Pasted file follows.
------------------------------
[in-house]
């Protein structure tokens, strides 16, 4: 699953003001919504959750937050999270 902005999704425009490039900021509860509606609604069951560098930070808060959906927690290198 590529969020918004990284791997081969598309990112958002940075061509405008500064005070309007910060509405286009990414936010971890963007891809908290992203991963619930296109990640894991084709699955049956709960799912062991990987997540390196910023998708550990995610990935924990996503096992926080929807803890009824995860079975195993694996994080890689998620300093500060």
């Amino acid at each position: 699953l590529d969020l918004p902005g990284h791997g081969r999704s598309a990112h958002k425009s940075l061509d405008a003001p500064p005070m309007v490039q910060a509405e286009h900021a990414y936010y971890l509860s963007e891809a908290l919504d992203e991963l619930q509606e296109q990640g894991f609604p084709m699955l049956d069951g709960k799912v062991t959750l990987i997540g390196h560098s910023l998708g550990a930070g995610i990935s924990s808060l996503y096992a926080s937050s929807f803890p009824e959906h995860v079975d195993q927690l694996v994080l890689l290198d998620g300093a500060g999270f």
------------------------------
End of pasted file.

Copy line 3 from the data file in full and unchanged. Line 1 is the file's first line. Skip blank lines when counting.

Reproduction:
């Amino acid at each position: 699953l590529d969020l918004p902005g990284h791997g081969r999704s598309a990112h958002k425009s940075l061509d405008a003001p500064p005070m309007v490039q910060a509405e286009h900021a990414y936010y971890l509860s963007e891809a908290l919504d992203e991963l619930q509606e296109q990640g894991f609604p084709m699955l049956d069951g709960k799912v062991t959750l990987i997540g390196h560098s910023l998708g550990a930070g995610i990935s924990s808060l996503y096992a926080s937050s929807f803890p009824e959906h995860v079975d195993q927690l694996v994080l890689l290198d998620g300093a500060g999270f």